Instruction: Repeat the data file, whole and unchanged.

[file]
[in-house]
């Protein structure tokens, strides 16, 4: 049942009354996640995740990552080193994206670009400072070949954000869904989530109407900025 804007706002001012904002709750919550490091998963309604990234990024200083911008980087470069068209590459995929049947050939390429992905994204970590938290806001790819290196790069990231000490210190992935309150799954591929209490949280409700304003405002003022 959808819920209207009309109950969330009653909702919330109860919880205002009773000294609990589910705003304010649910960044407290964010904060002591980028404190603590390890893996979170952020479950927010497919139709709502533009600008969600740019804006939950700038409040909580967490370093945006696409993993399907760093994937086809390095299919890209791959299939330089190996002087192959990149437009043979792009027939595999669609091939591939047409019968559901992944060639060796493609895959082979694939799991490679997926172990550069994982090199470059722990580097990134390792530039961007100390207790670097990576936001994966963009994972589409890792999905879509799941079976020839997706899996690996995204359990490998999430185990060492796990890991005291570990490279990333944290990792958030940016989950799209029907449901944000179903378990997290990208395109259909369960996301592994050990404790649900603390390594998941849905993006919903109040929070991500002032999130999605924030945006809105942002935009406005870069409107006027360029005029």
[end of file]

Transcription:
[in-house]
């Protein structure tokens, strides 16, 4: 049942009354996640995740990552080193994206670009400072070949954000869904989530109407900025 804007706002001012904002709750919550490091998963309604990234990024200083911008980087470069068209590459995929049947050939390429992905994204970590938290806001790819290196790069990231000490210190992935309150799954591929209490949280409700304003405002003022 959808819920209207009309109950969330009653909702919330109860919880205002009773000294609990589910705003304010649910960044407290964010904060002591980028404190603590390890893996979170952020479950927010497919139709709502533009600008969600740019804006939950700038409040909580967490370093945006696409993993399907760093994937086809390095299919890209791959299939330089190996002087192959990149437009043979792009027939595999669609091939591939047409019968559901992944060639060796493609895959082979694939799991490679997926172990550069994982090199470059722990580097990134390792530039961007100390207790670097990576936001994966963009994972589409890792999905879509799941079976020839997706899996690996995204359990490998999430185990060492796990890991005291570990490279990333944290990792958030940016989950799209029907449901944000179903378990997290990208395109259909369960996301592994050990404790649900603390390594998941849905993006919903109040929070991500002032999130999605924030945006809105942002935009406005870069409107006027360029005029």